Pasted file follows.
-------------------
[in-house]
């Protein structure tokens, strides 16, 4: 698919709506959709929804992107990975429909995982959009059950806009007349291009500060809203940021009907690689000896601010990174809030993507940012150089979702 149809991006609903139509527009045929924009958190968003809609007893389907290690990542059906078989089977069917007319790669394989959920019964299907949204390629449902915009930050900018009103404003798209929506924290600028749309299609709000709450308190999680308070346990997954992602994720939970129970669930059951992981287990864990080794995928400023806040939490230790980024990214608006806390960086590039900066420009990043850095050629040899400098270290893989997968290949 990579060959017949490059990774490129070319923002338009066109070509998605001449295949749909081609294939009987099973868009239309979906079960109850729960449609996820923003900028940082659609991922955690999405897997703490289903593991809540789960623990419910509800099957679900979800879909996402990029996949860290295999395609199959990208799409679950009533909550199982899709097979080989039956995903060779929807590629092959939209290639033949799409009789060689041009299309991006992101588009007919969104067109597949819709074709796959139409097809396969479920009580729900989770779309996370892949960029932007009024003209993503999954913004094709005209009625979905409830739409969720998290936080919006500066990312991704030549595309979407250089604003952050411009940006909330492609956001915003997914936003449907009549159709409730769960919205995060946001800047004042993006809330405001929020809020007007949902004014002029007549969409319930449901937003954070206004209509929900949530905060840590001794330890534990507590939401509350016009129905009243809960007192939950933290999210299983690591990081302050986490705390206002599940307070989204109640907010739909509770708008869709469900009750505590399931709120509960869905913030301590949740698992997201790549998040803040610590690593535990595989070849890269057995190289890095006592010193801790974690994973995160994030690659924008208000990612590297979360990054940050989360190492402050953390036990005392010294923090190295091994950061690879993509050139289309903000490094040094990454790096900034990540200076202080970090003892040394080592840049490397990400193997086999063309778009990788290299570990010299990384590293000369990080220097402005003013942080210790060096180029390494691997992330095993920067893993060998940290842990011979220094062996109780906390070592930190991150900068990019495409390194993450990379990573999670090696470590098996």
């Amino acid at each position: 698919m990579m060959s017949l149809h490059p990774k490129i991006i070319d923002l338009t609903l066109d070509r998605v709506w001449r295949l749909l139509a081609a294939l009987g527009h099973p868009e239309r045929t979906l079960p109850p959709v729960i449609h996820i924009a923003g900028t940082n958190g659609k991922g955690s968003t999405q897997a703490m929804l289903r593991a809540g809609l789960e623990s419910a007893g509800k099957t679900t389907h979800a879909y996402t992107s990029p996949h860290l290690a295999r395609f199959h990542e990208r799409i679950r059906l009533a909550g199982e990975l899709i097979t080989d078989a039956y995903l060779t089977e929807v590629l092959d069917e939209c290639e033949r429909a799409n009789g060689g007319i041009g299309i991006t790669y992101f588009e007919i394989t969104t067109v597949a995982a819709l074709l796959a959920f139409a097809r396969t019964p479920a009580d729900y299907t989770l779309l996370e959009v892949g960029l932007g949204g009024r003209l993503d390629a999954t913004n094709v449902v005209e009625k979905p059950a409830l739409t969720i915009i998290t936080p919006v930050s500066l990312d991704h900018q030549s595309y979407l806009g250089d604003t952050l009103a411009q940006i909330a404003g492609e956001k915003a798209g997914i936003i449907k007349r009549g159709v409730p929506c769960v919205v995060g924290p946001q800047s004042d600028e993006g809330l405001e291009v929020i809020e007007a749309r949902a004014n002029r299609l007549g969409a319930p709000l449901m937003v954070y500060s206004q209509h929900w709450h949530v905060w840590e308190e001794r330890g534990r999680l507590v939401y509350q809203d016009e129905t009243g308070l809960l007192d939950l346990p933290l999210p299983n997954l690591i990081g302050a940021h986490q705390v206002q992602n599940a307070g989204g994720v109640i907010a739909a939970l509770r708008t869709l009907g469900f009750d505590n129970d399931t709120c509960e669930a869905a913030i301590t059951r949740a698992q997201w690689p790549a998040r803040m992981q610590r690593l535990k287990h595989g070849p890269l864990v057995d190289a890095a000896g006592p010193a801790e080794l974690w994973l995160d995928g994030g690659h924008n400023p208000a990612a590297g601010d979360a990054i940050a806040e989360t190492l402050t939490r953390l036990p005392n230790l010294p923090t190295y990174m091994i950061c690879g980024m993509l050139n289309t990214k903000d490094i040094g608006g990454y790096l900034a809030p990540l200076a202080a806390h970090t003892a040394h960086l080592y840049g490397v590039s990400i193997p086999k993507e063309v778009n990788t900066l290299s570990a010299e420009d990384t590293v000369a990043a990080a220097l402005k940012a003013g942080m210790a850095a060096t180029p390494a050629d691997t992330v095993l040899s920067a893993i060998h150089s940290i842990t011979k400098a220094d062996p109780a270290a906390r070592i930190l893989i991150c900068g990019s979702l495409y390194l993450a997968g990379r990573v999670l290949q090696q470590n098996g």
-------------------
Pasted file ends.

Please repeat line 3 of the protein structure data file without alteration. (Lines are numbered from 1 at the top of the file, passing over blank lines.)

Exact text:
């Amino acid at each position: 698919m990579m060959s017949l149809h490059p990774k490129i991006i070319d923002l338009t609903l066109d070509r998605v709506w001449r295949l749909l139509a081609a294939l009987g527009h099973p868009e239309r045929t979906l079960p109850p959709v729960i449609h996820i924009a923003g900028t940082n958190g659609k991922g955690s968003t999405q897997a703490m929804l289903r593991a809540g809609l789960e623990s419910a007893g509800k099957t679900t389907h979800a879909y996402t992107s990029p996949h860290l290690a295999r395609f199959h990542e990208r799409i679950r059906l009533a909550g199982e990975l899709i097979t080989d078989a039956y995903l060779t089977e929807v590629l092959d069917e939209c290639e033949r429909a799409n009789g060689g007319i041009g299309i991006t790669y992101f588009e007919i394989t969104t067109v597949a995982a819709l074709l796959a959920f139409a097809r396969t019964p479920a009580d729900y299907t989770l779309l996370e959009v892949g960029l932007g949204g009024r003209l993503d390629a999954t913004n094709v449902v005209e009625k979905p059950a409830l739409t969720i915009i998290t936080p919006v930050s500066l990312d991704h900018q030549s595309y979407l806009g250089d604003t952050l009103a411009q940006i909330a404003g492609e956001k915003a798209g997914i936003i449907k007349r009549g159709v409730p929506c769960v919205v995060g924290p946001q800047s004042d600028e993006g809330l405001e291009v929020i809020e007007a749309r949902a004014n002029r299609l007549g969409a319930p709000l449901m937003v954070y500060s206004q209509h929900w709450h949530v905060w840590e308190e001794r330890g534990r999680l507590v939401y509350q809203d016009e129905t009243g308070l809960l007192d939950l346990p933290l999210p299983n997954l690591i990081g302050a940021h986490q705390v206002q992602n599940a307070g989204g994720v109640i907010a739909a939970l509770r708008t869709l009907g469900f009750d505590n129970d399931t709120c509960e669930a869905a913030i301590t059951r949740a698992q997201w690689p790549a998040r803040m992981q610590r690593l535990k287990h595989g070849p890269l864990v057995d190289a890095a000896g006592p010193a801790e080794l974690w994973l995160d995928g994030g690659h924008n400023p208000a990612a590297g601010d979360a990054i940050a806040e989360t190492l402050t939490r953390l036990p005392n230790l010294p923090t190295y990174m091994i950061c690879g980024m993509l050139n289309t990214k903000d490094i040094g608006g990454y790096l900034a809030p990540l200076a202080a806390h970090t003892a040394h960086l080592y840049g490397v590039s990400i193997p086999k993507e063309v778009n990788t900066l290299s570990a010299e420009d990384t590293v000369a990043a990080a220097l402005k940012a003013g942080m210790a850095a060096t180029p390494a050629d691997t992330v095993l040899s920067a893993i060998h150089s940290i842990t011979k400098a220094d062996p109780a270290a906390r070592i930190l893989i991150c900068g990019s979702l495409y390194l993450a997968g990379r990573v999670l290949q090696q470590n098996g």